Why a spinal injury was one of the most important things which happened to me last year
An injury often comes as a fairly disruptive and disappointing challenge. They usually come with the most terrible timing too. Getting a little uncomfortable, however, is often a powerful tool for bringing certain truths and conflicts to one’s awareness so that they can be dealt with and allow for growth.
I had the pleasure of nurturing an injury which involved a leg press, failed safety stops, and resulted in an L5S1 tear. Certainly, it was devastating at the time. Nearly two years down the track, these are five reasons as to why I’m thankful this injury came about at the time it did.
- It forced me to slow down
Rest. It’s only really once you stop that you realise how tired your body has become. From five racy years of study and growing up, my body needed recovery time.
Getting injured, I believe, was the universe’s way of telling me to get over my obsessive need to do more and be better. Rest time gave me the opportunity to soak up gratitude and joyfulness for the wonderful things.
Previously, I would start my mornings with self-criticisms in the mirror, sprints at the local fields, stair exercise at home, or jog and an abs circuit before hitting the gym for an hour’s thrashing later the same day.
Plan of action: I started saying thank you and smiling in the mirror, and regular morning Qi gong practice followed by meditation. I found time to walk outdoors and explore nature.
- I gained body fat
Weight loss is not easy. Gaining weight after an injury really highlighted to me places in my life where I would over eat and emotionally eat which previously could be covered up by exercise.
After a certain point, I had to take responsibility for the changes in my body shape and acknowledge that the way I was eating was not appropriate for my level of exercise. I recognised I could no longer continue feeling sorry for myself about the things that I couldn’t do. Getting past the dissonance was all about transferring negative energy into the positive things which I could do.
Plan of action: I ate less, cut out snacking, and incorporated more strategic fasting. With exercise, I focused intensity on muscle groups which did not load my injury such as pull ups, cable rows, and isolated leg machines. I also did more gentle exercise such as walking and stretching.
I also acknowledged some emotional drivers to my eating habits and worked on them. Some of the techniques I used involved EFT, Qi Gong, and varying forms of meditation.
- My periods became regular
Being lean is awesome but having healthy functioning hormones is even better. Light, scant, far between, or no periods at all can be signs of low or inefficient sex hormone production. As a woman, having low levels of oestrogen and progesterone [in particular] leads to increased anxiety, low mood, sleep problems, and can also affect digestion and fluid balance – leaving one feeling generally flat and awful. There’s also a recognised role of sex hormones in protection from certain cancers and bone health – We want to have healthy hormone levels.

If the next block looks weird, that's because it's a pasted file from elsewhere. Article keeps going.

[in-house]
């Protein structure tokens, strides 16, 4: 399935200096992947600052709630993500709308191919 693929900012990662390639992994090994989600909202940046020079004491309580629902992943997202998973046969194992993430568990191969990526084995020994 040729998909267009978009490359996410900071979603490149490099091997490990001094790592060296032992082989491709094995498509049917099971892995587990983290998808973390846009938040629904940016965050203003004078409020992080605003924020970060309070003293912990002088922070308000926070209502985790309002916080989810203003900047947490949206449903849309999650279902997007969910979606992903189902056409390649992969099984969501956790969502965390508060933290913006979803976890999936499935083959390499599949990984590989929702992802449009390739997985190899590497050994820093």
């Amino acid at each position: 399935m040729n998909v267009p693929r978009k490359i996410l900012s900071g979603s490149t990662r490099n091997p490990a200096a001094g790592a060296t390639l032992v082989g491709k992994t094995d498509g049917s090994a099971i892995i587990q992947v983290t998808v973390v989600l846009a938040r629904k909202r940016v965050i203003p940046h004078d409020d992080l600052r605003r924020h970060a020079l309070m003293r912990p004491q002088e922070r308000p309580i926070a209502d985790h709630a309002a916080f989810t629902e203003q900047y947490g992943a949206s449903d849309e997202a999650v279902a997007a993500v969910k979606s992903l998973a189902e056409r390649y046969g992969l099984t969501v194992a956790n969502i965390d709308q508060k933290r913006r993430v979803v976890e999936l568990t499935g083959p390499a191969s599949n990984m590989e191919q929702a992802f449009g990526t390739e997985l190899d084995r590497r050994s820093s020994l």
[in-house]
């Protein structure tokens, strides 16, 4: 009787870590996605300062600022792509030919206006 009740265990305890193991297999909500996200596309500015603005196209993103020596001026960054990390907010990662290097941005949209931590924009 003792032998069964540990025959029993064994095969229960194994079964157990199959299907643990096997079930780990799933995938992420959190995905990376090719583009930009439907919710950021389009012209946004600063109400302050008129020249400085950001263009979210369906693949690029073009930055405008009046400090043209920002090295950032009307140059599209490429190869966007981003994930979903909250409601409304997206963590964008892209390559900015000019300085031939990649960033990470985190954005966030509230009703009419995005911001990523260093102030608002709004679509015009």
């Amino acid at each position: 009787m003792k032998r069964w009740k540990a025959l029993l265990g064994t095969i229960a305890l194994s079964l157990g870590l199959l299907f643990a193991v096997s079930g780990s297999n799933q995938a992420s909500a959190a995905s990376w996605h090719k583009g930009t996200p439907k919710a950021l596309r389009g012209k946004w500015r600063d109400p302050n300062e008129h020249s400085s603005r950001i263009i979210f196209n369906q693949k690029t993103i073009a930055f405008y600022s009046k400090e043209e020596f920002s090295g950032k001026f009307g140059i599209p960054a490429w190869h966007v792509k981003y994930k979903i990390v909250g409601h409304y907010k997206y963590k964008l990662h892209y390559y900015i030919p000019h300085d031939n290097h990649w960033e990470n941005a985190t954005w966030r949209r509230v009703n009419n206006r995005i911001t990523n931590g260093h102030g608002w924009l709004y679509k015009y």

It was so exciting to see as I tracked my periods over the last year they become regular and predictable. This meant I could confidently wear favourite pieces of clothing without getting the surprise afternoon pre-menstrual bloat. Before my injury, I was taking a prescribed bioidentical progesterone, but it wasn’t until after slowing down for a few months that I began to feel more leveled out and less reliant on supplementing this hormone.
Plan of action: This happened without me doing much different at all. Tracking my cycles is helpful method for keeping on top of an awareness to my natural biofeedback. I have a bit more awareness about how changes in my lifestyle can influence my energy levels, anxiety, sleep, PMT and periods.
- A different kind of physical strength
I’ve had the opportunity to learn more about my body’s structural tendencies and abnormal movement patterns. Working with an integrative holistic physiotherapist allowed me to become aware of my pelvis, legs, and how this impacts on my spinal shape. Correcting posture is key for preventing future injuries.
Plan of action: A sense of self-awareness and having being given key points to work on in my lifts has been empowering. I’m more open to trying different techniques from a health and functionality perspective rather than focusing primarily on physique.
- Happier person, open, and adaptable
Not being able to move and exercise the way I wanted to was a test of my character and core values. It taught me to go and be open to change. Surprisingly, real life is not like Instagram and we cannot maintain the same gym routine forever. There is always something coming up and it’s about being about to recognise and reflect on what’s not quite working for you anymore. Letting go of something always creates an open space for something new. It may not happen immediately or as obviously as planned, but something always comes back.
Plan of action: Let go. Carry on. Smile.